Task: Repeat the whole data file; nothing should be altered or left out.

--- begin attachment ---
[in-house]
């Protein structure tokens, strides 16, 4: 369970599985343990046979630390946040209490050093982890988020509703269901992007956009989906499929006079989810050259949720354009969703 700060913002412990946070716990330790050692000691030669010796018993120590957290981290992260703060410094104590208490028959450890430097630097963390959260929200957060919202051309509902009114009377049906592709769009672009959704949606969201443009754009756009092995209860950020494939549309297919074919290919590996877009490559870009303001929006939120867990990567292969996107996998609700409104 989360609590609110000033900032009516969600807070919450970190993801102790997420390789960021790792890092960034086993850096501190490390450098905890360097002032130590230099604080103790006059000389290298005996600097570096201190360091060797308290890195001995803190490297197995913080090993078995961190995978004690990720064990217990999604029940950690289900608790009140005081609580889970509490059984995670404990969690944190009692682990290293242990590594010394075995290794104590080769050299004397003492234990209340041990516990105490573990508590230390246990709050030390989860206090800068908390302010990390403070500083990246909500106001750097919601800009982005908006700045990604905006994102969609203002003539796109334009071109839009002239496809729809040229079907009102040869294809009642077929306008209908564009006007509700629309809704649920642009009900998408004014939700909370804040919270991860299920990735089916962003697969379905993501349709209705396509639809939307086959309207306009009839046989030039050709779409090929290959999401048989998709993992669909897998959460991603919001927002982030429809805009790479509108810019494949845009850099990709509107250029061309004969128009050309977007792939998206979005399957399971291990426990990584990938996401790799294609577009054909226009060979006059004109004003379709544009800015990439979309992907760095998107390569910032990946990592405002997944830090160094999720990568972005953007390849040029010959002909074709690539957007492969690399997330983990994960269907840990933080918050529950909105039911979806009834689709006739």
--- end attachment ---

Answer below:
[in-house]
């Protein structure tokens, strides 16, 4: 369970599985343990046979630390946040209490050093982890988020509703269901992007956009989906499929006079989810050259949720354009969703 700060913002412990946070716990330790050692000691030669010796018993120590957290981290992260703060410094104590208490028959450890430097630097963390959260929200957060919202051309509902009114009377049906592709769009672009959704949606969201443009754009756009092995209860950020494939549309297919074919290919590996877009490559870009303001929006939120867990990567292969996107996998609700409104 989360609590609110000033900032009516969600807070919450970190993801102790997420390789960021790792890092960034086993850096501190490390450098905890360097002032130590230099604080103790006059000389290298005996600097570096201190360091060797308290890195001995803190490297197995913080090993078995961190995978004690990720064990217990999604029940950690289900608790009140005081609580889970509490059984995670404990969690944190009692682990290293242990590594010394075995290794104590080769050299004397003492234990209340041990516990105490573990508590230390246990709050030390989860206090800068908390302010990390403070500083990246909500106001750097919601800009982005908006700045990604905006994102969609203002003539796109334009071109839009002239496809729809040229079907009102040869294809009642077929306008209908564009006007509700629309809704649920642009009900998408004014939700909370804040919270991860299920990735089916962003697969379905993501349709209705396509639809939307086959309207306009009839046989030039050709779409090929290959999401048989998709993992669909897998959460991603919001927002982030429809805009790479509108810019494949845009850099990709509107250029061309004969128009050309977007792939998206979005399957399971291990426990990584990938996401790799294609577009054909226009060979006059004109004003379709544009800015990439979309992907760095998107390569910032990946990592405002997944830090160094999720990568972005953007390849040029010959002909074709690539957007492969690399997330983990994960269907840990933080918050529950909105039911979806009834689709006739």